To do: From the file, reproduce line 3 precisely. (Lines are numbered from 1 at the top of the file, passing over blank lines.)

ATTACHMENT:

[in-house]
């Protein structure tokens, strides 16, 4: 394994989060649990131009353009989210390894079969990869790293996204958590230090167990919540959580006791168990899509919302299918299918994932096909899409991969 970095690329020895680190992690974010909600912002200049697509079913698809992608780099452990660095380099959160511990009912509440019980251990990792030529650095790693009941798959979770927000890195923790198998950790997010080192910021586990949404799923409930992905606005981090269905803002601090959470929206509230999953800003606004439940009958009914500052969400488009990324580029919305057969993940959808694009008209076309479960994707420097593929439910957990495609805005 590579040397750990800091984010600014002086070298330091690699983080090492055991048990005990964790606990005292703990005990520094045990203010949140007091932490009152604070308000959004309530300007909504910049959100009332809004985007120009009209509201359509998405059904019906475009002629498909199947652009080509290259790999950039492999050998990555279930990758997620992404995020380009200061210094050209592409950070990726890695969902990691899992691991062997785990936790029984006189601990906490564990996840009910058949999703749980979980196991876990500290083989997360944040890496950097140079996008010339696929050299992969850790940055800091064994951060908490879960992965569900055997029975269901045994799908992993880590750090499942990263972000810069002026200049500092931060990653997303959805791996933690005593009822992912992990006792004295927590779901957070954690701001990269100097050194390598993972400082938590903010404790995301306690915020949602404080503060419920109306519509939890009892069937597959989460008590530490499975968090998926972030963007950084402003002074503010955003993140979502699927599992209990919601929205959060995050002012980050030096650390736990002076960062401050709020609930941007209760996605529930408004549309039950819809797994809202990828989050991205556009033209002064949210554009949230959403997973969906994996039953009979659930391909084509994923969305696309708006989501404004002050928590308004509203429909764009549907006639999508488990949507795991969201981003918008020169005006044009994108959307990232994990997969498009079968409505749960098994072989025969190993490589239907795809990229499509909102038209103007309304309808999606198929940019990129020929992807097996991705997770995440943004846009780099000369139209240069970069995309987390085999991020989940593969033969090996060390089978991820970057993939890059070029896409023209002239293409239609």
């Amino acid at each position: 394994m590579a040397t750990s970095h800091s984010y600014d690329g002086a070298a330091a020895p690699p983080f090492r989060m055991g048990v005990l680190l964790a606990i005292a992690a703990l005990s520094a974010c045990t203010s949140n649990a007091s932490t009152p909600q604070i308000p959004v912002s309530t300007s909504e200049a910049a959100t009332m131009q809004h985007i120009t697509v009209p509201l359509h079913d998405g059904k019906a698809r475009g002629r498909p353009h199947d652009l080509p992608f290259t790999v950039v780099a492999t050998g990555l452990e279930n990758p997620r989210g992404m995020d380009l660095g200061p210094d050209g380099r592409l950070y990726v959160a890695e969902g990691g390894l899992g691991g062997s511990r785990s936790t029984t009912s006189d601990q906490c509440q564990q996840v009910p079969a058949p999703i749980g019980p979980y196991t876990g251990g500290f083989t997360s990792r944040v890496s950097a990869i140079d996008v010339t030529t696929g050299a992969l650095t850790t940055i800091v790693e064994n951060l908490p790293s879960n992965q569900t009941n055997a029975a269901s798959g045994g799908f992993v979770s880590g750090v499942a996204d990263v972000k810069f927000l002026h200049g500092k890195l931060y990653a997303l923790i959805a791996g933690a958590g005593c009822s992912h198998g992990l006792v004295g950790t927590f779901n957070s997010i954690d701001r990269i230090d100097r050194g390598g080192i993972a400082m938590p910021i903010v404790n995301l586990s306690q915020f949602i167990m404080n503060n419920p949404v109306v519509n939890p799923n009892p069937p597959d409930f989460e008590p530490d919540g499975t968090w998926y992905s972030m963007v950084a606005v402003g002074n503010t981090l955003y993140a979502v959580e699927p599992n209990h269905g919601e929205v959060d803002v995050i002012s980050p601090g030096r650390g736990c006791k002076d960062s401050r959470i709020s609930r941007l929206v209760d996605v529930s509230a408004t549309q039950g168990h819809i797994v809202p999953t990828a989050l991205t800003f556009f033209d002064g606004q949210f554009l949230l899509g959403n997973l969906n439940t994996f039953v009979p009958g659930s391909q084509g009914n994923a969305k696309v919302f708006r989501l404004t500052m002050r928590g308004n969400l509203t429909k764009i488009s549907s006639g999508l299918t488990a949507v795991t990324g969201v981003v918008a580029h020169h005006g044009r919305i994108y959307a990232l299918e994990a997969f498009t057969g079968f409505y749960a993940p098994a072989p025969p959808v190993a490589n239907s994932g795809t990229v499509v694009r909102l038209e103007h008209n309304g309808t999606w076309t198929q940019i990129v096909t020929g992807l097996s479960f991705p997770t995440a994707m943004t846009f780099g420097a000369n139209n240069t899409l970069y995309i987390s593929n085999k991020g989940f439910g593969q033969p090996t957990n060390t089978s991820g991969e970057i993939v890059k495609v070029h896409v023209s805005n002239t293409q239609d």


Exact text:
């Amino acid at each position: 394994m590579a040397t750990s970095h800091s984010y600014d690329g002086a070298a330091a020895p690699p983080f090492r989060m055991g048990v005990l680190l964790a606990i005292a992690a703990l005990s520094a974010c045990t203010s949140n649990a007091s932490t009152p909600q604070i308000p959004v912002s309530t300007s909504e200049a910049a959100t009332m131009q809004h985007i120009t697509v009209p509201l359509h079913d998405g059904k019906a698809r475009g002629r498909p353009h199947d652009l080509p992608f290259t790999v950039v780099a492999t050998g990555l452990e279930n990758p997620r989210g992404m995020d380009l660095g200061p210094d050209g380099r592409l950070y990726v959160a890695e969902g990691g390894l899992g691991g062997s511990r785990s936790t029984t009912s006189d601990q906490c509440q564990q996840v009910p079969a058949p999703i749980g019980p979980y196991t876990g251990g500290f083989t997360s990792r944040v890496s950097a990869i140079d996008v010339t030529t696929g050299a992969l650095t850790t940055i800091v790693e064994n951060l908490p790293s879960n992965q569900t009941n055997a029975a269901s798959g045994g799908f992993v979770s880590g750090v499942a996204d990263v972000k810069f927000l002026h200049g500092k890195l931060y990653a997303l923790i959805a791996g933690a958590g005593c009822s992912h198998g992990l006792v004295g950790t927590f779901n957070s997010i954690d701001r990269i230090d100097r050194g390598g080192i993972a400082m938590p910021i903010v404790n995301l586990s306690q915020f949602i167990m404080n503060n419920p949404v109306v519509n939890p799923n009892p069937p597959d409930f989460e008590p530490d919540g499975t968090w998926y992905s972030m963007v950084a606005v402003g002074n503010t981090l955003y993140a979502v959580e699927p599992n209990h269905g919601e929205v959060d803002v995050i002012s980050p601090g030096r650390g736990c006791k002076d960062s401050r959470i709020s609930r941007l929206v209760d996605v529930s509230a408004t549309q039950g168990h819809i797994v809202p999953t990828a989050l991205t800003f556009f033209d002064g606004q949210f554009l949230l899509g959403n997973l969906n439940t994996f039953v009979p009958g659930s391909q084509g009914n994923a969305k696309v919302f708006r989501l404004t500052m002050r928590g308004n969400l509203t429909k764009i488009s549907s006639g999508l299918t488990a949507v795991t990324g969201v981003v918008a580029h020169h005006g044009r919305i994108y959307a990232l299918e994990a997969f498009t057969g079968f409505y749960a993940p098994a072989p025969p959808v190993a490589n239907s994932g795809t990229v499509v694009r909102l038209e103007h008209n309304g309808t999606w076309t198929q940019i990129v096909t020929g992807l097996s479960f991705p997770t995440a994707m943004t846009f780099g420097a000369n139209n240069t899409l970069y995309i987390s593929n085999k991020g989940f439910g593969q033969p090996t957990n060390t089978s991820g991969e970057i993939v890059k495609v070029h896409v023209s805005n002239t293409q239609d």